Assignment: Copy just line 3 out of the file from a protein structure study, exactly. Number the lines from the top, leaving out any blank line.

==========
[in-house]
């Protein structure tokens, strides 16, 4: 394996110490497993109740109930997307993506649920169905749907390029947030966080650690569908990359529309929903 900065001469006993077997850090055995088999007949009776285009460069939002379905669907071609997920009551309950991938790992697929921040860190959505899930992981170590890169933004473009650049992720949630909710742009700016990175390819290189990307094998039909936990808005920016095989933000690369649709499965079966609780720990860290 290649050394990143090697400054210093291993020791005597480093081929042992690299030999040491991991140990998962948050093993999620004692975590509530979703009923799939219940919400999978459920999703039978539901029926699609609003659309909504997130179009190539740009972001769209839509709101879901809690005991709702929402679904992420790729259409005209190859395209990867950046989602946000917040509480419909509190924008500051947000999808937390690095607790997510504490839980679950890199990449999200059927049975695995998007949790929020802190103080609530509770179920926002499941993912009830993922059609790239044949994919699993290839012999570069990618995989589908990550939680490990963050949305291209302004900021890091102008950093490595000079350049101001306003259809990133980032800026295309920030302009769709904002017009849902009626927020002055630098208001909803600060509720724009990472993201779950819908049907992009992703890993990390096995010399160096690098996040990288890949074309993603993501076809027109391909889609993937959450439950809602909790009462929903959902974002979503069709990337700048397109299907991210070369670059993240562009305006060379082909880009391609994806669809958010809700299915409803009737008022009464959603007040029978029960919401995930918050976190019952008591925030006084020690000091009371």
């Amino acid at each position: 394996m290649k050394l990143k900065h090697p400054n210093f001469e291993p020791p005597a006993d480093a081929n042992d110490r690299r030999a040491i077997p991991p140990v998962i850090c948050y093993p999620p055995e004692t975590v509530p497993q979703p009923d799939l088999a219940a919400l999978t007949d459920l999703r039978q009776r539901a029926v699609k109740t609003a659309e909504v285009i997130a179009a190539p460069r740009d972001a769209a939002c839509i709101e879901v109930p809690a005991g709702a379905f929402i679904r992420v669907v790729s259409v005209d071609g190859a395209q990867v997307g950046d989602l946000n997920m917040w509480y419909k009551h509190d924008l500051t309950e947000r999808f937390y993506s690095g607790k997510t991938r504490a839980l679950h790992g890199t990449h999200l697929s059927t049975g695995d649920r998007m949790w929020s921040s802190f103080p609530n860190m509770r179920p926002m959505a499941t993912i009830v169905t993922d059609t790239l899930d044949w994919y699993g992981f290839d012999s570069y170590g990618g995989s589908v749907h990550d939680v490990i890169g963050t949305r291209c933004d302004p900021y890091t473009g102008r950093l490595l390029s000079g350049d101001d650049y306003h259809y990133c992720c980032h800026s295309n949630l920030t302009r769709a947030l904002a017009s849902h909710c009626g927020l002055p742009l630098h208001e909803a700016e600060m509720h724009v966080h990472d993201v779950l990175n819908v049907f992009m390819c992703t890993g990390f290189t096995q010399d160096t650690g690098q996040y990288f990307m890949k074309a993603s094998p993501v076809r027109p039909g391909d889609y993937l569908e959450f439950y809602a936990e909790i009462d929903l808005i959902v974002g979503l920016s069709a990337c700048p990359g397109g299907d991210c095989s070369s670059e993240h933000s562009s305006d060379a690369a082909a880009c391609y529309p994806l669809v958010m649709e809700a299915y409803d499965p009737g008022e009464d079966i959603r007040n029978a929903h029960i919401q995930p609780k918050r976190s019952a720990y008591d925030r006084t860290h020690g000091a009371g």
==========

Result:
């Amino acid at each position: 394996m290649k050394l990143k900065h090697p400054n210093f001469e291993p020791p005597a006993d480093a081929n042992d110490r690299r030999a040491i077997p991991p140990v998962i850090c948050y093993p999620p055995e004692t975590v509530p497993q979703p009923d799939l088999a219940a919400l999978t007949d459920l999703r039978q009776r539901a029926v699609k109740t609003a659309e909504v285009i997130a179009a190539p460069r740009d972001a769209a939002c839509i709101e879901v109930p809690a005991g709702a379905f929402i679904r992420v669907v790729s259409v005209d071609g190859a395209q990867v997307g950046d989602l946000n997920m917040w509480y419909k009551h509190d924008l500051t309950e947000r999808f937390y993506s690095g607790k997510t991938r504490a839980l679950h790992g890199t990449h999200l697929s059927t049975g695995d649920r998007m949790w929020s921040s802190f103080p609530n860190m509770r179920p926002m959505a499941t993912i009830v169905t993922d059609t790239l899930d044949w994919y699993g992981f290839d012999s570069y170590g990618g995989s589908v749907h990550d939680v490990i890169g963050t949305r291209c933004d302004p900021y890091t473009g102008r950093l490595l390029s000079g350049d101001d650049y306003h259809y990133c992720c980032h800026s295309n949630l920030t302009r769709a947030l904002a017009s849902h909710c009626g927020l002055p742009l630098h208001e909803a700016e600060m509720h724009v966080h990472d993201v779950l990175n819908v049907f992009m390819c992703t890993g990390f290189t096995q010399d160096t650690g690098q996040y990288f990307m890949k074309a993603s094998p993501v076809r027109p039909g391909d889609y993937l569908e959450f439950y809602a936990e909790i009462d929903l808005i959902v974002g979503l920016s069709a990337c700048p990359g397109g299907d991210c095989s070369s670059e993240h933000s562009s305006d060379a690369a082909a880009c391609y529309p994806l669809v958010m649709e809700a299915y409803d499965p009737g008022e009464d079966i959603r007040n029978a929903h029960i919401q995930p609780k918050r976190s019952a720990y008591d925030r006084t860290h020690g000091a009371g």